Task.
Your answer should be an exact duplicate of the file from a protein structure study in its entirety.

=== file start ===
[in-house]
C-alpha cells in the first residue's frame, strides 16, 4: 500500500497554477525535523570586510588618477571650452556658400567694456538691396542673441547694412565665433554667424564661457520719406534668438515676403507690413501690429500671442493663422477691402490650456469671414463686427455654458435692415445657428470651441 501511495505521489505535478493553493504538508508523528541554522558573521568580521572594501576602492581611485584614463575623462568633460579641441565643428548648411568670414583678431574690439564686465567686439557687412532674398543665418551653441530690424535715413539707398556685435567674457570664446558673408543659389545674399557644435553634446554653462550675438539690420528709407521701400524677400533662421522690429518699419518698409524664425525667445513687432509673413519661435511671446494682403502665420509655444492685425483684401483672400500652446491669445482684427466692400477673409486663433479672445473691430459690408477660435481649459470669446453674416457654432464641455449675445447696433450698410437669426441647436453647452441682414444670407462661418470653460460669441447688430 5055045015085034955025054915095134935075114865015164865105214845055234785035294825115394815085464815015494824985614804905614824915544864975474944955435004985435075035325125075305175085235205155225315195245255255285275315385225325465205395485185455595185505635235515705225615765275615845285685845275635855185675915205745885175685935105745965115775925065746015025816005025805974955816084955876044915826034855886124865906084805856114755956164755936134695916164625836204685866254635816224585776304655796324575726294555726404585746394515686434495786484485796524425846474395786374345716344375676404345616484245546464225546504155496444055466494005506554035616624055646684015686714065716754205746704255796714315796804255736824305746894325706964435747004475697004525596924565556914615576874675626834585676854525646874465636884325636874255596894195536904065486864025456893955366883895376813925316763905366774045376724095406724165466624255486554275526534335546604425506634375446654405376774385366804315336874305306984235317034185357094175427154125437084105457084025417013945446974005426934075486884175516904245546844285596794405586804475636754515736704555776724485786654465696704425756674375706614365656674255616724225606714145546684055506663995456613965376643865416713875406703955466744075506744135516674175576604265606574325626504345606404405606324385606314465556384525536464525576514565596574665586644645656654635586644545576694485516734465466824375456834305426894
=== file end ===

[in-house]
C-alpha cells in the first residue's frame, strides 16, 4: 500500500497554477525535523570586510588618477571650452556658400567694456538691396542673441547694412565665433554667424564661457520719406534668438515676403507690413501690429500671442493663422477691402490650456469671414463686427455654458435692415445657428470651441 501511495505521489505535478493553493504538508508523528541554522558573521568580521572594501576602492581611485584614463575623462568633460579641441565643428548648411568670414583678431574690439564686465567686439557687412532674398543665418551653441530690424535715413539707398556685435567674457570664446558673408543659389545674399557644435553634446554653462550675438539690420528709407521701400524677400533662421522690429518699419518698409524664425525667445513687432509673413519661435511671446494682403502665420509655444492685425483684401483672400500652446491669445482684427466692400477673409486663433479672445473691430459690408477660435481649459470669446453674416457654432464641455449675445447696433450698410437669426441647436453647452441682414444670407462661418470653460460669441447688430 5055045015085034955025054915095134935075114865015164865105214845055234785035294825115394815085464815015494824985614804905614824915544864975474944955435004985435075035325125075305175085235205155225315195245255255285275315385225325465205395485185455595185505635235515705225615765275615845285685845275635855185675915205745885175685935105745965115775925065746015025816005025805974955816084955876044915826034855886124865906084805856114755956164755936134695916164625836204685866254635816224585776304655796324575726294555726404585746394515686434495786484485796524425846474395786374345716344375676404345616484245546464225546504155496444055466494005506554035616624055646684015686714065716754205746704255796714315796804255736824305746894325706964435747004475697004525596924565556914615576874675626834585676854525646874465636884325636874255596894195536904065486864025456893955366883895376813925316763905366774045376724095406724165466624255486554275526534335546604425506634375446654405376774385366804315336874305306984235317034185357094175427154125437084105457084025417013945446974005426934075486884175516904245546844285596794405586804475636754515736704555776724485786654465696704425756674375706614365656674255616724225606714145546684055506663995456613965376643865416713875406703955466744075506744135516674175576604265606574325626504345606404405606324385606314465556384525536464525576514565596574665586644645656654635586644545576694485516734465466824375456834305426894